The independent General Accounting Office (GAO) issued a scathing report last week about the plan underway to refurbish plutonium pit triggers for nuclear weapons decades into the future. The GAO gave the National Nuclear Safety Administration a failing grade for its master plan to build “pit” factories in Los Alamos N.M. and Savannah River Site S.C., warning that costs, safety and quality controls could not be confidently verified by NNSA’s current management strategies.
NNSA is a semiautonomous branch of the Department of Energy tasked with maintaining the potency of the U.S. nuclear deterrent. NNSA is also described by the GAO as an agency “at high risk of fraud, financial waste, abuse, and mismanagement”.
What does it mean when GAO issues a scathing report about the National Nuclear Safety Administration?
It means NNSA has already spent $3 billion at Los Alamos National Laboratory with little or nothing to show for the cost. It means that preliminary plans for plutonium pit bomb production at two sites designated to manufacture “pits”, Savannah River Site in South Carolina and Los Alamos National Laboratory in New Mexico, have already committed up to $24 billion, before a single pit would be manufactured. It means NNSA has disregarded standard accounting procedures and best management practices required of such giant federal projects.
It means that NNSA has failed to estimate a final cost of the manufacture of eighty plutonium bomb pits per year by the year 2030 mandated by Congress in 2016.
Congress can share the blame as it has ignored the best advice from the Institute for Defense Analysis: “No available productive options considered by NNSA could be expected to provide capacity to produce 80 plutonium pits per year by 2030”. Fabricating 80 plutonium pit triggers per year by the year 2030 “is impossible, regardless of how much money Congress spends on the pit project”.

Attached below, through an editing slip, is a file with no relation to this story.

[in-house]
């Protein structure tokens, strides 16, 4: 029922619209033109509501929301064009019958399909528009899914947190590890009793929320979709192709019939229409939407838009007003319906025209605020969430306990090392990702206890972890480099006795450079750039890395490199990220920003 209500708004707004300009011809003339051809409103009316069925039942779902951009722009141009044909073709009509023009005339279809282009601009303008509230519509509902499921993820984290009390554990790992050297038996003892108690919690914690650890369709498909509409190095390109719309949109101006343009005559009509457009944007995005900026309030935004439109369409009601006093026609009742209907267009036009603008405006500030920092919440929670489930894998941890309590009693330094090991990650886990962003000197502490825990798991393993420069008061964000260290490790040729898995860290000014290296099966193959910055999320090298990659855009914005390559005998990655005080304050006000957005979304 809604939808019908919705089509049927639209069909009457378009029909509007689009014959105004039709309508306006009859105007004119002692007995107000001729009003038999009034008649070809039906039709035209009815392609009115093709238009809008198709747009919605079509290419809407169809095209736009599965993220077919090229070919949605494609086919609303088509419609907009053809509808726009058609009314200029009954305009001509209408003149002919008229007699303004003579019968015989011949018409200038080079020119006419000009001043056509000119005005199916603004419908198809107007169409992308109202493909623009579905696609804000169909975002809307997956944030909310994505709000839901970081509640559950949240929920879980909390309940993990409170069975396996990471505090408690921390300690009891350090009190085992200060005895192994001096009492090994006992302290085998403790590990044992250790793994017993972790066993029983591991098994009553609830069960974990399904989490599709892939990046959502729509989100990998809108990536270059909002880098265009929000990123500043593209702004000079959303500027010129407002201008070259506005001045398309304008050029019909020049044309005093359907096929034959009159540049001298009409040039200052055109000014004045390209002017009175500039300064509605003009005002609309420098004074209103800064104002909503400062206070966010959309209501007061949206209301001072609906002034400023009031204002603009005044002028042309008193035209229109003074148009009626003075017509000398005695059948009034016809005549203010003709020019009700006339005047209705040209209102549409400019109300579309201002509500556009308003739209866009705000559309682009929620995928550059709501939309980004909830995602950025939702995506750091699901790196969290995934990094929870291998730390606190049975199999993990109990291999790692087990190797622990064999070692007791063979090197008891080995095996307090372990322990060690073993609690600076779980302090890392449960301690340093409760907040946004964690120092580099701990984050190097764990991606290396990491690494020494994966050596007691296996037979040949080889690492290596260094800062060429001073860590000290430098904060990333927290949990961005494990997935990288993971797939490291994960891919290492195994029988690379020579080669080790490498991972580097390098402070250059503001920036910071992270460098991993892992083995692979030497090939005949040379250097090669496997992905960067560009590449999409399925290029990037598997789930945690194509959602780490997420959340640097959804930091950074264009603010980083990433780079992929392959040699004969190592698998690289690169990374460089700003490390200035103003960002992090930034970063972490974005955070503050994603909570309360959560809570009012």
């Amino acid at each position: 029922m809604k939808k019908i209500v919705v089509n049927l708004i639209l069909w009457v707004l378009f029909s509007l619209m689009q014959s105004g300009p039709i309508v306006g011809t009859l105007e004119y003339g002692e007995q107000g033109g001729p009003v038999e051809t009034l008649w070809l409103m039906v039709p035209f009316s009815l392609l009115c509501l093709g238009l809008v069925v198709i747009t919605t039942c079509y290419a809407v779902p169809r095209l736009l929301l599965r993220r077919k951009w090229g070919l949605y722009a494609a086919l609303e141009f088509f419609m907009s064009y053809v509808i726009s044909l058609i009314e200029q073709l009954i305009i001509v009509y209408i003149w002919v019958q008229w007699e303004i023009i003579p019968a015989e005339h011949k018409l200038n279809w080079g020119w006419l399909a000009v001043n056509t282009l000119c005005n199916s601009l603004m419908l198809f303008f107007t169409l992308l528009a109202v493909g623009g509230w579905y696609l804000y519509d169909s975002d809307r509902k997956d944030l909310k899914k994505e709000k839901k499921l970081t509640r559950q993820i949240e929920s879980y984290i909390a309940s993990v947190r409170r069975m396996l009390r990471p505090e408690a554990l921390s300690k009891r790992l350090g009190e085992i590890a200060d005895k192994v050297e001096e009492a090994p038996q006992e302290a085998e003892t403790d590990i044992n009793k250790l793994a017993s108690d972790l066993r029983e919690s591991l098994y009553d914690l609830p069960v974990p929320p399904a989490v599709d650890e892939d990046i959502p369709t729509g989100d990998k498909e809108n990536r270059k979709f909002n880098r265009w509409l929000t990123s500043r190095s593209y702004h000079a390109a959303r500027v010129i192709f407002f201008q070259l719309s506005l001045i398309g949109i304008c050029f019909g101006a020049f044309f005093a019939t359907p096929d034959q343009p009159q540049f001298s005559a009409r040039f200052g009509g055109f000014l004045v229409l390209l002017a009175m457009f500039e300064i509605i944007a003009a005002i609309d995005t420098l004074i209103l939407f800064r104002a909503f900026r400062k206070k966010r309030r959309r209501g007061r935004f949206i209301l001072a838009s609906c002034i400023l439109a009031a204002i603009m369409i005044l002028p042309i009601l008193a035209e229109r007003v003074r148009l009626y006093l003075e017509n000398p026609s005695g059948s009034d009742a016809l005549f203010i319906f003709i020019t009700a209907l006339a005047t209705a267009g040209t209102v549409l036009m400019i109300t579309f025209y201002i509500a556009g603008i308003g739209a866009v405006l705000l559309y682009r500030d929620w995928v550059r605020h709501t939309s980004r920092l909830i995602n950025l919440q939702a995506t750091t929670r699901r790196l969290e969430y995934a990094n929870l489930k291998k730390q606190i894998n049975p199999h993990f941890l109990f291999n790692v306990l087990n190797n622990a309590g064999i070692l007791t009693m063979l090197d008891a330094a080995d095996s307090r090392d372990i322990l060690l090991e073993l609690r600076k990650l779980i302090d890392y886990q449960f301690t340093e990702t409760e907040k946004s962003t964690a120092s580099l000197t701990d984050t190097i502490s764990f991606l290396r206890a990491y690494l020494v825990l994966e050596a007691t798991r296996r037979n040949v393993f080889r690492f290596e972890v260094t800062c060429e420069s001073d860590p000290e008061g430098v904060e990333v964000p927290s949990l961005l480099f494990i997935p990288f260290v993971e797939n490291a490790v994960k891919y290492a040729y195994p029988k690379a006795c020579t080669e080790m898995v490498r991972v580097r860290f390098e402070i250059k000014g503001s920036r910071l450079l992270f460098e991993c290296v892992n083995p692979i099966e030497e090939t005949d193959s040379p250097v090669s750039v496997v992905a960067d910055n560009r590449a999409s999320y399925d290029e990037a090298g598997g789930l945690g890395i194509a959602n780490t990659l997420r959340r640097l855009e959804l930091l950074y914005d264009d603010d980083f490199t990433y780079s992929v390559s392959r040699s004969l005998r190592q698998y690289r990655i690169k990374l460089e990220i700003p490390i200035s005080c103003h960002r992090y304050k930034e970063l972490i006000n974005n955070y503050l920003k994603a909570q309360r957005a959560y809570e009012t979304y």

The former commander of U.S. Strategic Command, Commander Charles Richard, testified in 2022 that “No amount of funding will allow NNSA to achieve 80 plutonium pits per year by 2030”.
Congress has also neglected and ignored its own pit aging studies that demonstrate the dependability of existing plutonium pits in the U.S. nuclear arsenal far into the future. The JASON advisory group calculated that plutonium pits currently installed in U.S. nuclear war heads could reliably last another 60 years. The Livermore National Laboratory demonstrated that the pits in use today have a functional life of 150 years.
Plutonium, Pu94, is a metallic element. It is entirely man-made, not occurring in nature. Plutonium can be purified, molded, melted, cast, welded and annealed like other metals. It is pyrogenic, igniting in oxygen, as has occurred in several serious fires at LANL. Plutonium is one of the most carcinogenic substances on Earth. Plutonium is radio-active, fissile, meaning it can sustain a nuclear fission reaction causing a nuclear explosion. The U.S. currently has 50 metric tons of surplus plutonium in storage.
Plutonium pits are the trigger mechanisms for nuclear weapons. Developed during World War II at Los Alamos National Laboratory in New Mexico by the leading minds in physics, chemistry, and engineering, “pits” are the fundamental component in any nuclear weapon. A plutonium pit is a hollow sphere the size of a grapefruit with the explosive potential of 200 thousand tons of TNT (200K).
Thousands of plutonium pits per year totaling tens of thousands of pits were manufactured at the Rocky Flats Plant, near Denver, Colorado from 1953 to 1989. Whistleblower information led to FBI raids on the Rocky Flats Plant where ground water contamination and illegal incineration of plutonium waste were discovered. Huge fines against Rockwell International were levied.
Rocky Flats was closed in 1992 after George H.W. Bush cancelled the manufacture of W88 nuclear war heads. The manufacturing complex remains a superfund site and is listed as a Department of Energy “legacy site” which may never be accessible to the public again.
Few plutonium pits have been manufactured in the U.S. in the past 30 years since the closure of Rocky Flats; around 30 pits, all produced at Los Alamos, cost more than $3 billion.
Whether the United States nuclear arsenal (currently 1,550 deployed war heads and an equal number of war heads in reserve) requires new plutonium pits remains scientifically controversial but will be massively funded.